Seekae

Seekae from Australia came together in 2006, when primary school alumni Alex Cameron and George Nicholas, then fresh out of high school, met again after eight years by chance. Alex introduced George to his then-bandmate John Hassell, and the three, who had all been conducting bedroom experiments with electronic music, decided to start making noise together. In 2008 the group released their debut album 'The Sound of Trees Falling on People' to critical acclaim. Rolling Stone described the record as "an album that's as ambient and mesmerizing as an iced-over forest". ...show more

Seekae from Australia came together in 2006, when primary school alumni Alex Cameron and George Nicholas, then fresh out of high school, met again after eight years by chance. Alex introduced George to his then-bandmate John Hassell, and the three, who had all been conducting bedroom experiments with electronic music, decided to start making noise together. In 2008 the group released their debut album 'The Sound of Trees Falling on People' to critical acclaim. Rolling Stone described the record as "an album that's as ambient and mesmerizing as an iced-over forest".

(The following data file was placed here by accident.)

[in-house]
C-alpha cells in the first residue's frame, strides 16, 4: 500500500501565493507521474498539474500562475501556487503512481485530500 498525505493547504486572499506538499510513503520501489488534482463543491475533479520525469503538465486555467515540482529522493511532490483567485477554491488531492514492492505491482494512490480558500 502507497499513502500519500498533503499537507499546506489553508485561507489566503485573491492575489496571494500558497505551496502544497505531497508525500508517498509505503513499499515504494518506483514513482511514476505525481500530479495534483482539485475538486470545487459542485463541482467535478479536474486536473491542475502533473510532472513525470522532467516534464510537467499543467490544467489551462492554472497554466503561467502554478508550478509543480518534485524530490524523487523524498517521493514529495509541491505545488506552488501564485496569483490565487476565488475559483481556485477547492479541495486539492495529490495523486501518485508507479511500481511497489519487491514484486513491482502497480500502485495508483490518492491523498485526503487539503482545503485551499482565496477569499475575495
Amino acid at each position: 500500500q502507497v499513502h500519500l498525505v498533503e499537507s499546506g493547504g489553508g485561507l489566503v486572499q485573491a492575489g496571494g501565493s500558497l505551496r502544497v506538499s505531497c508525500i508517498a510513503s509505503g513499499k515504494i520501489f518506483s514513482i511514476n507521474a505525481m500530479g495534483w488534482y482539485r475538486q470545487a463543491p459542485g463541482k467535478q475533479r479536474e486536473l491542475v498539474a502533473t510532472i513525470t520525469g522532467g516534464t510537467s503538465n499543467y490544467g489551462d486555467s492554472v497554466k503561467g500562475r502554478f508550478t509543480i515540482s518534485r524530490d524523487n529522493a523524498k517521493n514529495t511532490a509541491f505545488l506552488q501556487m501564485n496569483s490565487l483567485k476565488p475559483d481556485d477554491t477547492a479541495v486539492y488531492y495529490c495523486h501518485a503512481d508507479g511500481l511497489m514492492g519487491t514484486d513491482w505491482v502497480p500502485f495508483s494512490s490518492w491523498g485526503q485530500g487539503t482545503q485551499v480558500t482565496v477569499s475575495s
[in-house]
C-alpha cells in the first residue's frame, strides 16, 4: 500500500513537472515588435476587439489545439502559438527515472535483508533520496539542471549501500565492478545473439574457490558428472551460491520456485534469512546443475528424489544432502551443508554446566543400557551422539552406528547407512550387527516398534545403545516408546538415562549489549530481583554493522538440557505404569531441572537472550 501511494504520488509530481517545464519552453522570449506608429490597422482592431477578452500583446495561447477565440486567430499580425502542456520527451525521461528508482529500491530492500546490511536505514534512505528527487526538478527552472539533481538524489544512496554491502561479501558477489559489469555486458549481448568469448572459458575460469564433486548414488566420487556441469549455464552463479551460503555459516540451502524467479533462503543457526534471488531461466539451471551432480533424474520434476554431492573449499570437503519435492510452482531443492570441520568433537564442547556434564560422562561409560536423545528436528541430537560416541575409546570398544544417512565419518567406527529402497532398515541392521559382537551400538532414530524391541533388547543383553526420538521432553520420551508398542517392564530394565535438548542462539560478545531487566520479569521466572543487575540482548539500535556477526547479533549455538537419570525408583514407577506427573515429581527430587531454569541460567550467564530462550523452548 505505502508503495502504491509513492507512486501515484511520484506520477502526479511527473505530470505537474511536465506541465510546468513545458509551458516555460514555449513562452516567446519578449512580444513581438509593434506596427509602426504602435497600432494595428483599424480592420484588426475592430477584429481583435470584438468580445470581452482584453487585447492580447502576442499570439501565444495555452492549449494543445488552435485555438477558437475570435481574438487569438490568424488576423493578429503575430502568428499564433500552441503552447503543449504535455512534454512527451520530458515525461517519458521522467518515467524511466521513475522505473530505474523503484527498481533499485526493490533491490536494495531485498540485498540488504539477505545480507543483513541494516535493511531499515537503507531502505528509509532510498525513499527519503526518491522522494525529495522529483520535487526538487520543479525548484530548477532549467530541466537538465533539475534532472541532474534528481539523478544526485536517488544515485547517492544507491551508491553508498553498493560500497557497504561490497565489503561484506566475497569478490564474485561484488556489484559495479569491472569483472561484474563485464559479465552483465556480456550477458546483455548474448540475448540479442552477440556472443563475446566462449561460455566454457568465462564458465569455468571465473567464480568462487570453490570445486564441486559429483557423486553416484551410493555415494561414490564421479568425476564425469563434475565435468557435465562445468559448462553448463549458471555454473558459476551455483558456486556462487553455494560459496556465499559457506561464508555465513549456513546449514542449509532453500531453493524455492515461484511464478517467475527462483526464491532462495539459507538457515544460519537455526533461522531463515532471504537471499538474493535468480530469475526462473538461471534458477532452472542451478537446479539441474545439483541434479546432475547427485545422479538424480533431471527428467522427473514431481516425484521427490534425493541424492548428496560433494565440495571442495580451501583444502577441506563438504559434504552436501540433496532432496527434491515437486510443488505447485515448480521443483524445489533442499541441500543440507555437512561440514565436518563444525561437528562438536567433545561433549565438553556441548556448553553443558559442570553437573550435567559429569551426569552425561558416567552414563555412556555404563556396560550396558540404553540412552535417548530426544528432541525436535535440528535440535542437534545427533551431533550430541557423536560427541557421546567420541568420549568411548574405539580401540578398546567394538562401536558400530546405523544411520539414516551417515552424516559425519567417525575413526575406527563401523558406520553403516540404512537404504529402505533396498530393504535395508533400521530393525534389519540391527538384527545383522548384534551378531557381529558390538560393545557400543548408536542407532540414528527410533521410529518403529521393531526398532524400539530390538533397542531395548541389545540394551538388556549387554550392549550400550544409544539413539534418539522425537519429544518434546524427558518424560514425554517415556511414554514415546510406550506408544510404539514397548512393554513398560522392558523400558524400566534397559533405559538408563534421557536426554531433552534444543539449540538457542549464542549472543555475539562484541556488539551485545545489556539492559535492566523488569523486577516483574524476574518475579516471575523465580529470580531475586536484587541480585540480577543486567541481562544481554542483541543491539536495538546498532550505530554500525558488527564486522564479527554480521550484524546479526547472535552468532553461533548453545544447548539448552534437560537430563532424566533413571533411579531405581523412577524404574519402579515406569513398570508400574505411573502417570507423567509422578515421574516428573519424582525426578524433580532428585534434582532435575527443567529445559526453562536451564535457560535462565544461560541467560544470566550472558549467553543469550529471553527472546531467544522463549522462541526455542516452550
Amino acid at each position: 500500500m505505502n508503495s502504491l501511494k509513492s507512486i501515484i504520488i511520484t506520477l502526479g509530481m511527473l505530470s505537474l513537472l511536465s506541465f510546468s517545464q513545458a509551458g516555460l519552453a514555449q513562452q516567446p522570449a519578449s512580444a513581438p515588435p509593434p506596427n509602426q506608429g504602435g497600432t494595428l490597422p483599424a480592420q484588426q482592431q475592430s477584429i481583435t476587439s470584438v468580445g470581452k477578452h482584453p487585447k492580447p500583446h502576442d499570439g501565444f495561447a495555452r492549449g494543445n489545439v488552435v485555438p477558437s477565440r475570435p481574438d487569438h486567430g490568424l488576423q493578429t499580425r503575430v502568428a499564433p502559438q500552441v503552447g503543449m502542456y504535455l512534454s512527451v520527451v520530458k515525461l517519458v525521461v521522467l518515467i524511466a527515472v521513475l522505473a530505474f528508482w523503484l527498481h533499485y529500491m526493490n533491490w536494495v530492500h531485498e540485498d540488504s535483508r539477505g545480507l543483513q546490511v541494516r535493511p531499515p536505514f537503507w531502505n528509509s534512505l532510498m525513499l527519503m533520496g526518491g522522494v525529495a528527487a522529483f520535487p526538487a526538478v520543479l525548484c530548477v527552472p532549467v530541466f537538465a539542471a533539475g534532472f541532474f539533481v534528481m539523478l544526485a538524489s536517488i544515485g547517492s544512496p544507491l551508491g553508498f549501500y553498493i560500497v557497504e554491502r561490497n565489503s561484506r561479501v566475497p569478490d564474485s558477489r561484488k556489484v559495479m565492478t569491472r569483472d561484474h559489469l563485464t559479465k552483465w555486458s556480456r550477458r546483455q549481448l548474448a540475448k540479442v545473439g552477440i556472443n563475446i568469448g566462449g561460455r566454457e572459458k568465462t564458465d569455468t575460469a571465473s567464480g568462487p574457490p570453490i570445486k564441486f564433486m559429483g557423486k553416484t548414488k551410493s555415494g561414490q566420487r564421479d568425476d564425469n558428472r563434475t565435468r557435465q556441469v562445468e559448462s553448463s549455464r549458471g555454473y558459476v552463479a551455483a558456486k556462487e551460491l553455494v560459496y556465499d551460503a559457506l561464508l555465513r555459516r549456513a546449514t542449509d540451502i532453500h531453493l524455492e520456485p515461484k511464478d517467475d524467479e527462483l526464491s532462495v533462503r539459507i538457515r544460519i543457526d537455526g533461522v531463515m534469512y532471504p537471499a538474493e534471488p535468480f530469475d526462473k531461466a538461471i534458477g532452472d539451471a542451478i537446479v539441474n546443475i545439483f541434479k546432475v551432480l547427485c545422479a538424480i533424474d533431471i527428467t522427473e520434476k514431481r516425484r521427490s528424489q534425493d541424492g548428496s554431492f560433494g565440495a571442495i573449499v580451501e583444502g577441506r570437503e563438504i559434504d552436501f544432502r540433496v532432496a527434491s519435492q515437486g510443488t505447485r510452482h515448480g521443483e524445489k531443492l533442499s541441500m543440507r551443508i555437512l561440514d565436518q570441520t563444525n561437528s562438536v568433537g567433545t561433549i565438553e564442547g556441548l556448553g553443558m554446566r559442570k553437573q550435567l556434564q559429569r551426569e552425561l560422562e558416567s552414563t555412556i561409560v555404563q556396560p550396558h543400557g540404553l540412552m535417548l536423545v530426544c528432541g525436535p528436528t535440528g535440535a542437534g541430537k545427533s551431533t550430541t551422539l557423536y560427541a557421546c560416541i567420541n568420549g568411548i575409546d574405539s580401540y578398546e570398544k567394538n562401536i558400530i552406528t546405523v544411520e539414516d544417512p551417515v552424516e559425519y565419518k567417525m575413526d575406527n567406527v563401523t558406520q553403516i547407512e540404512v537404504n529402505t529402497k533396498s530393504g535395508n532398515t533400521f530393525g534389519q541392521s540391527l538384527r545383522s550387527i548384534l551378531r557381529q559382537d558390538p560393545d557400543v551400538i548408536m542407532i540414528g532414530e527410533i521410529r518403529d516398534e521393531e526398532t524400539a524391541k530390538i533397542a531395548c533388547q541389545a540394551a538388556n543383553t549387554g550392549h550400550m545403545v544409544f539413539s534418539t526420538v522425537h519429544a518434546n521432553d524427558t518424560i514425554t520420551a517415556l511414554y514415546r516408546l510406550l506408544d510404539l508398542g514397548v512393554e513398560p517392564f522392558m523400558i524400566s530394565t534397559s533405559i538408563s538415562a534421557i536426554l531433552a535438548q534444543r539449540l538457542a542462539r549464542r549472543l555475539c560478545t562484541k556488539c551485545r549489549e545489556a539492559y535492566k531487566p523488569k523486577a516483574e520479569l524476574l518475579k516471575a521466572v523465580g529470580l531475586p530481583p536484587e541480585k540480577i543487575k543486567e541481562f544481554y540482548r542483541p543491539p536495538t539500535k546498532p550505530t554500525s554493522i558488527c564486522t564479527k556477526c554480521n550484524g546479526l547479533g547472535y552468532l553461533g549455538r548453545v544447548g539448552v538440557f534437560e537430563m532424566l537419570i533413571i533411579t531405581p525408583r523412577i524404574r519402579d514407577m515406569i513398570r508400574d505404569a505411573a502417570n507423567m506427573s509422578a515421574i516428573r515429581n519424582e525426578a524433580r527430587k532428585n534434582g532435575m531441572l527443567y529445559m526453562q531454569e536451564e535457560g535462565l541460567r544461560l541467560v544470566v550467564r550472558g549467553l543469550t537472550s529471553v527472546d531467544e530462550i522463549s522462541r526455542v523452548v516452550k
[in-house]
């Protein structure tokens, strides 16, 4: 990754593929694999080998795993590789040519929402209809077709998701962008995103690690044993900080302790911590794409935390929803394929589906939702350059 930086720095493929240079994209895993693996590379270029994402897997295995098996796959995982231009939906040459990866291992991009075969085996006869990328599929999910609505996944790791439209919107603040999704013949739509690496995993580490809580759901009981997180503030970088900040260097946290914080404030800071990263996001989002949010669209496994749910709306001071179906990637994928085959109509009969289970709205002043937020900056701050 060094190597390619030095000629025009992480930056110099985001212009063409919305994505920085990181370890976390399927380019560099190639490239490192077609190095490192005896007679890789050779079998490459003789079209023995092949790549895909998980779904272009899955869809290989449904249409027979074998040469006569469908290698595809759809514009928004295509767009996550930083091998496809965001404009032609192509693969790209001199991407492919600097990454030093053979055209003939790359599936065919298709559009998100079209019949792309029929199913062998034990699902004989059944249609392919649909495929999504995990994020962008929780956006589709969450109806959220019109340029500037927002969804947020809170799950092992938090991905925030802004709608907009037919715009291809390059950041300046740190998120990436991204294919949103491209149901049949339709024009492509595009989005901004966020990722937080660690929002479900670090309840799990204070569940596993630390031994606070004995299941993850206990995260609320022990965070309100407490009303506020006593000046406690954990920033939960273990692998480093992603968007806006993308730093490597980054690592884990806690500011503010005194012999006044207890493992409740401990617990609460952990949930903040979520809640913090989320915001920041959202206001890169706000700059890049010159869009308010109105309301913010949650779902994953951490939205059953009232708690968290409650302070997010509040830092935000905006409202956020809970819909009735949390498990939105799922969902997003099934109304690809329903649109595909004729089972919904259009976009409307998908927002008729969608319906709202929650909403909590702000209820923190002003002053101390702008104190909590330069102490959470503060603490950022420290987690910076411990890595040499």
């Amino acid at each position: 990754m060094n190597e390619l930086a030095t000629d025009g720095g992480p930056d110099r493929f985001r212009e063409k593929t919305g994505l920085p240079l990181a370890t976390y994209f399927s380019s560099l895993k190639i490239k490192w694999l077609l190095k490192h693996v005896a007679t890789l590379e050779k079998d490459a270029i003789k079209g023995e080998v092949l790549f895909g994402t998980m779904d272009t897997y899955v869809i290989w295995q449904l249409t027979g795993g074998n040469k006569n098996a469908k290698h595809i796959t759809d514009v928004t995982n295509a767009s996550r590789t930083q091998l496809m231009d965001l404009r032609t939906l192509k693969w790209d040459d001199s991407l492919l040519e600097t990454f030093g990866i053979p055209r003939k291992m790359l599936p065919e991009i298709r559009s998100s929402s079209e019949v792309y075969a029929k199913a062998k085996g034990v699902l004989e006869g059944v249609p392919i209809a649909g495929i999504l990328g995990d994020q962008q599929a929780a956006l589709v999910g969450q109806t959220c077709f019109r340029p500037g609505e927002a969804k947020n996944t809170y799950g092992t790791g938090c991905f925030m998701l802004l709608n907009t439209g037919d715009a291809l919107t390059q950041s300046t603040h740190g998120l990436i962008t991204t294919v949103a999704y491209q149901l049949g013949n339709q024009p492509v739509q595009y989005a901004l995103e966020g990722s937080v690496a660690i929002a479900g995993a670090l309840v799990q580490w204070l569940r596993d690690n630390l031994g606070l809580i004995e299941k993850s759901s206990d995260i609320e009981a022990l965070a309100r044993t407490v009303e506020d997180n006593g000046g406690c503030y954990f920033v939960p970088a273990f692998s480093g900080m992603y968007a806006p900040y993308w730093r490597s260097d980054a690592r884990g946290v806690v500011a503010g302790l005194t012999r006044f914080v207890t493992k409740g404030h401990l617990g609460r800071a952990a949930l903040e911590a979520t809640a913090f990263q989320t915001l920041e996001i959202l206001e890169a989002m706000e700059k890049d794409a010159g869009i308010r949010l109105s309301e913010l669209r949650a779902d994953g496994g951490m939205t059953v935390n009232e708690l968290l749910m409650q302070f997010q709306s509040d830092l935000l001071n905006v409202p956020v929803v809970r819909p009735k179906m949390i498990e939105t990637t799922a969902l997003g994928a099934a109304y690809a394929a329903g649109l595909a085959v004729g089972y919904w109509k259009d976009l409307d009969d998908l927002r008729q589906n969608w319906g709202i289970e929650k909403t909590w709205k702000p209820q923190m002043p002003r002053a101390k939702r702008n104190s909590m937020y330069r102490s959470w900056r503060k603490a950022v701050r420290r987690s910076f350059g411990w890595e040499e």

Along with 5 star reviews, FBI radio crowned the record 'one of Australia's top ten albums of the decade' and listeners also recognised the band at Sydney's Music Arts and Culture Awards as Best Live Act. Seekae spent an incredibly busy few years supporting the praised release, touring heavily with the likes of PVT, Mount Kimbie, Broadcast, Cloud Control, Decoder Ring and the Midnight Juggernauts, as well as selling out their own headline shows. On the 25th March 2011, the band delivered their second offering in the album +Dome. +Dome demonstrated the bands capacity to grow and evolve within their own style, paying homage to the sound and textures of Tokyo, Berlin, Chicago and London, ' Dome' blends live instrumentation with electronics and samples collected over two years of performing, touring and writing.

As noted by Mess and Noise +Dome "a synthesis of the organic and technical [such] that the two become gleefully indistinguishable. Consider the beats; you can never quite tell if they are the product of animal hide or circuitry. Or the way the band have expanded their instrumental palette, with the addition of strings and more developed guitar work, but still couched it in their shining strength - piercing synth lines and dizzying ionic warbles.". ...show less